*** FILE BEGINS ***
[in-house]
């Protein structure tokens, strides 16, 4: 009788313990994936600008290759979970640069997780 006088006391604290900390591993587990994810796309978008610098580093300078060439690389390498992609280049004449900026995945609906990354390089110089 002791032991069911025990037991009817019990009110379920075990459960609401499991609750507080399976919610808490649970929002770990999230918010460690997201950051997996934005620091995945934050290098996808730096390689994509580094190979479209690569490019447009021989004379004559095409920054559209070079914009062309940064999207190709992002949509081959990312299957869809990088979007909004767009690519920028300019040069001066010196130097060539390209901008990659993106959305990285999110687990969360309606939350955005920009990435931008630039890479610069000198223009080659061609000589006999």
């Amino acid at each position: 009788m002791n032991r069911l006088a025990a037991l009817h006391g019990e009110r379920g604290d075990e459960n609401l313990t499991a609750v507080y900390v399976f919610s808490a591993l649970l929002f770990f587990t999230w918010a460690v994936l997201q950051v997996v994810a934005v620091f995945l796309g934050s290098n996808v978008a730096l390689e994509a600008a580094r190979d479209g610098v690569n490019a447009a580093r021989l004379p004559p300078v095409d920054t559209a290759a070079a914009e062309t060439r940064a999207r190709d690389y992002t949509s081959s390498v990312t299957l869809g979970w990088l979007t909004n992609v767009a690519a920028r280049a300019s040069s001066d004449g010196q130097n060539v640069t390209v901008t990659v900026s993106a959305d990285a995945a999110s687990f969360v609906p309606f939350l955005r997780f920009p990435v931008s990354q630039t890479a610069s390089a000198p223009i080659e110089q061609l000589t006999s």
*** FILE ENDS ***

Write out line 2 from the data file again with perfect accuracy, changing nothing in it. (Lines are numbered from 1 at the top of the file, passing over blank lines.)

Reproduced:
């Protein structure tokens, strides 16, 4: 009788313990994936600008290759979970640069997780 006088006391604290900390591993587990994810796309978008610098580093300078060439690389390498992609280049004449900026995945609906990354390089110089 002791032991069911025990037991009817019990009110379920075990459960609401499991609750507080399976919610808490649970929002770990999230918010460690997201950051997996934005620091995945934050290098996808730096390689994509580094190979479209690569490019447009021989004379004559095409920054559209070079914009062309940064999207190709992002949509081959990312299957869809990088979007909004767009690519920028300019040069001066010196130097060539390209901008990659993106959305990285999110687990969360309606939350955005920009990435931008630039890479610069000198223009080659061609000589006999």